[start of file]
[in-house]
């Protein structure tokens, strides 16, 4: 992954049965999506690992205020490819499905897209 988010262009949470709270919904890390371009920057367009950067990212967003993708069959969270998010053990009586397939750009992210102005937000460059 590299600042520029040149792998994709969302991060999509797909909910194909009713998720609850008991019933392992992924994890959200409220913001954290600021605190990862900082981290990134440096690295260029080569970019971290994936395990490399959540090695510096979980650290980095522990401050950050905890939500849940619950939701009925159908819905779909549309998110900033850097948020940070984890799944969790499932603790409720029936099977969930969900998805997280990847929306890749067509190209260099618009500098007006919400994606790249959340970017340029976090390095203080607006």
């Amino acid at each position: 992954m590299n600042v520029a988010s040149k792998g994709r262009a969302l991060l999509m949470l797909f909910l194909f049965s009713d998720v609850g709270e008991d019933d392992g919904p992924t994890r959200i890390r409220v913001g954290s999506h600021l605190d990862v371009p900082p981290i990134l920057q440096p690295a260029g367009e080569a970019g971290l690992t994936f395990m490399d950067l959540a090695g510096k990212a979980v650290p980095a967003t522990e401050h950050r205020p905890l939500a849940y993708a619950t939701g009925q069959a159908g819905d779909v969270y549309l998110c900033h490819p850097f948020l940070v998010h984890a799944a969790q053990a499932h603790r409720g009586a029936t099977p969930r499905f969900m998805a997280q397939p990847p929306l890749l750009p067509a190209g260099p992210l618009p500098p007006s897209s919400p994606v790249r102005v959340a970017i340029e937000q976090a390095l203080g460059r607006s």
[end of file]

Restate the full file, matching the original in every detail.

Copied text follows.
[in-house]
């Protein structure tokens, strides 16, 4: 992954049965999506690992205020490819499905897209 988010262009949470709270919904890390371009920057367009950067990212967003993708069959969270998010053990009586397939750009992210102005937000460059 590299600042520029040149792998994709969302991060999509797909909910194909009713998720609850008991019933392992992924994890959200409220913001954290600021605190990862900082981290990134440096690295260029080569970019971290994936395990490399959540090695510096979980650290980095522990401050950050905890939500849940619950939701009925159908819905779909549309998110900033850097948020940070984890799944969790499932603790409720029936099977969930969900998805997280990847929306890749067509190209260099618009500098007006919400994606790249959340970017340029976090390095203080607006």
């Amino acid at each position: 992954m590299n600042v520029a988010s040149k792998g994709r262009a969302l991060l999509m949470l797909f909910l194909f049965s009713d998720v609850g709270e008991d019933d392992g919904p992924t994890r959200i890390r409220v913001g954290s999506h600021l605190d990862v371009p900082p981290i990134l920057q440096p690295a260029g367009e080569a970019g971290l690992t994936f395990m490399d950067l959540a090695g510096k990212a979980v650290p980095a967003t522990e401050h950050r205020p905890l939500a849940y993708a619950t939701g009925q069959a159908g819905d779909v969270y549309l998110c900033h490819p850097f948020l940070v998010h984890a799944a969790q053990a499932h603790r409720g009586a029936t099977p969930r499905f969900m998805a997280q397939p990847p929306l890749l750009p067509a190209g260099p992210l618009p500098p007006s897209s919400p994606v790249r102005v959340a970017i340029e937000q976090a390095l203080g460059r607006s």